Banks not the old oligopoly

March 28, 2022
Banks not the old oligopoly

Dion Hershan, Head of Australian Equities, explains why Yarra’s equity funds have now moved significantly underweight Australian banks.

Australia’s Big 4 banks are no longer the fortress oligopoly they used to be, evidenced simply by the sector ROE going from 21% in 2007 to 10.5% today. Previously returns were the envy of the sector globally, the big 4 are now middle of the pack.

There is no one simple explanation, rather a long list of contributing factors, most of which appear structural rather than temporary or cyclical.

  • Competition has intensified dramatically – while the Big 4’s mortgage market share has shifted only slightly in 10 years (80% to 76%), the more telling factor is that brokers have gone from originating 44% to 67% of mortgages over that same period. Loyalty has diminished, branches are less relevant, and brokers simply arbitrage the banks to get the best interest rates, underwriting standards and turn-around times. At the same time, fintechs and alternative lenders (commercial property, direct credit, FX etc) are eroding what used to be very profitable niches;
  • Regulatory costs are unrecognisable – intense regulation may have safeguarded consumers, but it has wounded the banks. The cost, capital and staff required to meet surging requirements has clearly come at the expense of returns;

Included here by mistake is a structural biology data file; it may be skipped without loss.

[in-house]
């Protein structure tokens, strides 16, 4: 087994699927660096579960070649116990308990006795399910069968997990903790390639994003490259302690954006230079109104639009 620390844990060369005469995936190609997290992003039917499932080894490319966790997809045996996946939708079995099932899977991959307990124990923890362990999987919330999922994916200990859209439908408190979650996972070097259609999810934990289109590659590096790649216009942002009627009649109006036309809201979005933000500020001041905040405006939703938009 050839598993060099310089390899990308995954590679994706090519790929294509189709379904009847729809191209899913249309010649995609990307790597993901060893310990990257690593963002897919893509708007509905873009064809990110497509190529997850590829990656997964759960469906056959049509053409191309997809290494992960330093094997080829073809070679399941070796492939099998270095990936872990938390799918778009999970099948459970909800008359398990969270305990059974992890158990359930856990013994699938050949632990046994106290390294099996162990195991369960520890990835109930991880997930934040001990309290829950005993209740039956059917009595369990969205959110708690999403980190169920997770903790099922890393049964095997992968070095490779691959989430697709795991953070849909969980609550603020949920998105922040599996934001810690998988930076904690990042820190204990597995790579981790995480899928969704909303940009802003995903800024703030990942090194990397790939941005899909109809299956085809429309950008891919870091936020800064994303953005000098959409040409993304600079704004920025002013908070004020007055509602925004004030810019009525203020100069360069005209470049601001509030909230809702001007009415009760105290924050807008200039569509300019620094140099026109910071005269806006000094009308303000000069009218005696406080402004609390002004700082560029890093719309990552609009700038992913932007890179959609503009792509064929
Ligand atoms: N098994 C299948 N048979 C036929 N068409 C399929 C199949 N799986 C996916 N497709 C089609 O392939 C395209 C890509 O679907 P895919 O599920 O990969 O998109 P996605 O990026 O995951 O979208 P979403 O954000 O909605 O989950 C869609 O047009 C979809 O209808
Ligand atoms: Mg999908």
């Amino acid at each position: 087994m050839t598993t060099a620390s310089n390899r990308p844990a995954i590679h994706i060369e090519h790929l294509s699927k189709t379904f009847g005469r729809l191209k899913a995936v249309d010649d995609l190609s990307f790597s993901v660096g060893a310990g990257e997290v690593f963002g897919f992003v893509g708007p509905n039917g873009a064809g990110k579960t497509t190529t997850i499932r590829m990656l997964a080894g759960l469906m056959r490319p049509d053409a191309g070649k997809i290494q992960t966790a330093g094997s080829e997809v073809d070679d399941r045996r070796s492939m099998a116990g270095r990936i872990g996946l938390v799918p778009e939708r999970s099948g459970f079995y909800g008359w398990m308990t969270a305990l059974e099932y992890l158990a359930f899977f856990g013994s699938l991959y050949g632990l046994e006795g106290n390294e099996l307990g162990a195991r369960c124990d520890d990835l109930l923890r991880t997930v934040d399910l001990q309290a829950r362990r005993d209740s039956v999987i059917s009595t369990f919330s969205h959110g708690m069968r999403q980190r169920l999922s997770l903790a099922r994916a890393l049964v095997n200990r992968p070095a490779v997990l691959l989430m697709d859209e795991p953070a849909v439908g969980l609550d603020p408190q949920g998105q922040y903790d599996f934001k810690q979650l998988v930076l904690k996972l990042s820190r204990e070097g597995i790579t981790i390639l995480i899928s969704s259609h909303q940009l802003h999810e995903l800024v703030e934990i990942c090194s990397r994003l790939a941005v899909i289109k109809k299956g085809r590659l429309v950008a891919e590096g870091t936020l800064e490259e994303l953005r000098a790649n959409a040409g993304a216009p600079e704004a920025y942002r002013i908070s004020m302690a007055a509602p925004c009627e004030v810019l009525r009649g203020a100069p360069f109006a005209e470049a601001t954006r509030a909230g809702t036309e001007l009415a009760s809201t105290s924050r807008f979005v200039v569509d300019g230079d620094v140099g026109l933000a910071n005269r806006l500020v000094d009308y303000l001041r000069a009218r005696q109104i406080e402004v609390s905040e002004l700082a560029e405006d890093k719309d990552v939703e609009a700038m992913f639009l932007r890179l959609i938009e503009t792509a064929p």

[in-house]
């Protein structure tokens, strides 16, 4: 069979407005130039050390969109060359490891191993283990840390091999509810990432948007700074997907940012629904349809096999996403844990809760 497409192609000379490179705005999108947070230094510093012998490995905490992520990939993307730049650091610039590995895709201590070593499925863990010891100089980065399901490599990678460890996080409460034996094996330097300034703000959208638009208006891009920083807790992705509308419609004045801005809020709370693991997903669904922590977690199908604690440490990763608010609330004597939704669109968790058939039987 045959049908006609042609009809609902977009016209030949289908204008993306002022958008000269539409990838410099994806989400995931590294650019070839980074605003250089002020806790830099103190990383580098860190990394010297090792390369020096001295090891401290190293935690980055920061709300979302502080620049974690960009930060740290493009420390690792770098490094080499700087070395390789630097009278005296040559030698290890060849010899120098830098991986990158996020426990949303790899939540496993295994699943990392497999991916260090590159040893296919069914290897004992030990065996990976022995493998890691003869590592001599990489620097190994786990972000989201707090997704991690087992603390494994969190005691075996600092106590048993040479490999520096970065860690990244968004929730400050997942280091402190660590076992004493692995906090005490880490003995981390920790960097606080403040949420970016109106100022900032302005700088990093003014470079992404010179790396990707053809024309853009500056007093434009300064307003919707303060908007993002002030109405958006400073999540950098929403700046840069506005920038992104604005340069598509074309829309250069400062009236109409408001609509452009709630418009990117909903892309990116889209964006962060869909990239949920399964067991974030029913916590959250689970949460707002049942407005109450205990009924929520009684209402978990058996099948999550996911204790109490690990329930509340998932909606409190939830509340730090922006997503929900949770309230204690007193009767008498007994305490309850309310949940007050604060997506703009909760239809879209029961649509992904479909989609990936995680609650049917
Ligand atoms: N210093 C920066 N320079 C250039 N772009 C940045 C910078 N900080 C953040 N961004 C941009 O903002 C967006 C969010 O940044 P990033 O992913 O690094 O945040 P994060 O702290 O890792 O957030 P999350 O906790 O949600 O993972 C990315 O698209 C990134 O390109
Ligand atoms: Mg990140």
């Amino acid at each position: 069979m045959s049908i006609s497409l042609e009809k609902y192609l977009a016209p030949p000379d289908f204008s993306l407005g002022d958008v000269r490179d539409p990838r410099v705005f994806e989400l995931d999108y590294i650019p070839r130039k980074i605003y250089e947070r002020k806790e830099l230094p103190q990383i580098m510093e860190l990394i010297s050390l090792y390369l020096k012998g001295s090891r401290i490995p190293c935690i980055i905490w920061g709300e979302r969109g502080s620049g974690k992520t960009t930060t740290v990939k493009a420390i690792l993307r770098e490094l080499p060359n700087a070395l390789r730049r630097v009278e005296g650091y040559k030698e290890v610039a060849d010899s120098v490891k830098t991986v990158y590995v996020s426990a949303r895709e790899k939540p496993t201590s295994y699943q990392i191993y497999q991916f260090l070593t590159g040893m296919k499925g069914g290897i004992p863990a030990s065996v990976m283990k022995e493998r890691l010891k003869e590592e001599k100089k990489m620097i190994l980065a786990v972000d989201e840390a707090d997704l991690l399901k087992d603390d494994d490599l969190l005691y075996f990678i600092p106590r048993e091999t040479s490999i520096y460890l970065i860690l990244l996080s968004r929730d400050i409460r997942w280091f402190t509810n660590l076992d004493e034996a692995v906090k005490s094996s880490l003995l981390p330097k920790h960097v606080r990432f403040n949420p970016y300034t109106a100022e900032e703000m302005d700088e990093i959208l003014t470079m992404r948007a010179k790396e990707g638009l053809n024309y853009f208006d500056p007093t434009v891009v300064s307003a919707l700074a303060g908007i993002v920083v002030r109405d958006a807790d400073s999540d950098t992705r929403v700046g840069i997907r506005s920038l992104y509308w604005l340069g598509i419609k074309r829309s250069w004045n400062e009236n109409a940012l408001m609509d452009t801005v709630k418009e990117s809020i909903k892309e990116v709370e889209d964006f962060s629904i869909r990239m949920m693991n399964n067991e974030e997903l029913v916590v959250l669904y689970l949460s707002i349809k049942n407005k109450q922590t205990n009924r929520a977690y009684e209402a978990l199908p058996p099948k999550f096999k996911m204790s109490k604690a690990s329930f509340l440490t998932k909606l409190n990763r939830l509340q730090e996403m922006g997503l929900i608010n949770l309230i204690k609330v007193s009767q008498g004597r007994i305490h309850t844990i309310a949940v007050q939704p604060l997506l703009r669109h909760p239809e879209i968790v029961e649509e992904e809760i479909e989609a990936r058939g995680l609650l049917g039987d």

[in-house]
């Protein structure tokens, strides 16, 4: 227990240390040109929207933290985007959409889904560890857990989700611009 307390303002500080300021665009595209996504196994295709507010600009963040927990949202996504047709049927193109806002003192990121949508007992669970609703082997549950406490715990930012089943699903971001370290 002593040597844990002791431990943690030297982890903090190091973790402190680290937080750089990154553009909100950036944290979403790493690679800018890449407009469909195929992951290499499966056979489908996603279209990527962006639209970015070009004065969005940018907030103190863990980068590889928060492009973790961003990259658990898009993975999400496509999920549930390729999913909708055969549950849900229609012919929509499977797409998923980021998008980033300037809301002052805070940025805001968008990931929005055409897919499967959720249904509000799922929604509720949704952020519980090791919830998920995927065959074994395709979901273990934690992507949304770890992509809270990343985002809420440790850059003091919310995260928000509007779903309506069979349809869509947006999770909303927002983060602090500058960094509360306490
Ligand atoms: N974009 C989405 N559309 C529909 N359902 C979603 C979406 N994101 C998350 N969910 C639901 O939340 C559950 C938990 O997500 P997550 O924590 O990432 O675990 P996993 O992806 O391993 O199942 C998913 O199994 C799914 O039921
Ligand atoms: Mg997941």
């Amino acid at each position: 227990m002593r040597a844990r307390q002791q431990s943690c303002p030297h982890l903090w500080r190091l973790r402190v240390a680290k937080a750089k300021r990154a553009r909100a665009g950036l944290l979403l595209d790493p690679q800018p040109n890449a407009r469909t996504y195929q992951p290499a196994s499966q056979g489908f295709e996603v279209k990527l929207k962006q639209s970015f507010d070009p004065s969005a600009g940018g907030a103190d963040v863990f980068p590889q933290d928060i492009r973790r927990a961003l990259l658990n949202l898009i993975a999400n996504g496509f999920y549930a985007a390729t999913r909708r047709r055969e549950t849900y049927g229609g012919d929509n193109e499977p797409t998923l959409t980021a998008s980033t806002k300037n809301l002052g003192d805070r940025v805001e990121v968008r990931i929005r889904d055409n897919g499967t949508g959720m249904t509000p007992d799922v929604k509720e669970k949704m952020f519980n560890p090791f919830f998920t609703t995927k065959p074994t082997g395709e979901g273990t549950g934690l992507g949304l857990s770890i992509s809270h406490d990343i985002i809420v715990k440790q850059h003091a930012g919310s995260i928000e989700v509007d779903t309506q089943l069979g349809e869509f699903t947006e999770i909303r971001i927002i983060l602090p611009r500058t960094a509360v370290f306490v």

• Cost control more broadly has been lost – regulation (noted above) and an ever-growing requirement to invest in technology is driving perverse outcomes. It seems unfathomable, but over the last decade the banks have reduced their headcount (their #1 cost) by 11% (like for like, excl. divestitures) but increased their operating expenses by 19%. This has smashed cost to income ratios, up from 45% to 52% today (refer chart 1). Real productivity is deteriorating.

Interest rate hikes might provide some temporary relief for Net Interest Margins (NIMs) as returns on low-cost deposits are enhanced, however the benefits could be short lived. NIMs have been in serial decline for two decades (refer chart 2) and it’s a function of competition rather than RBA settings. It would be brave to assume they sustainably rebound.

Bad debts today are at all-time lows (refer chart 3) and might well remain subdued for some time, but it would be foolish to assume they remain at current levels over the long term. This represents an important medium-term headwind.

Lastly, while the sector does offer solid dividends (currently yield 4.7%), the prospects for capital appreciation appears modest. With valuation multiples above long-term averages (P/E of 16.3x vs. 12.9x and pre-provision P/E of 9.7x vs. 7.6x) it will likely take meaningful earnings growth to create capital appreciation.

There is a place for some banks in a diversified portfolio, however Yarra’s funds have now moved significantly underweight the sector. The opportunity cost of clinging onto yesterday’s oligopoly is too high when there are compelling opportunities to invest across the telco, media and mining sectors.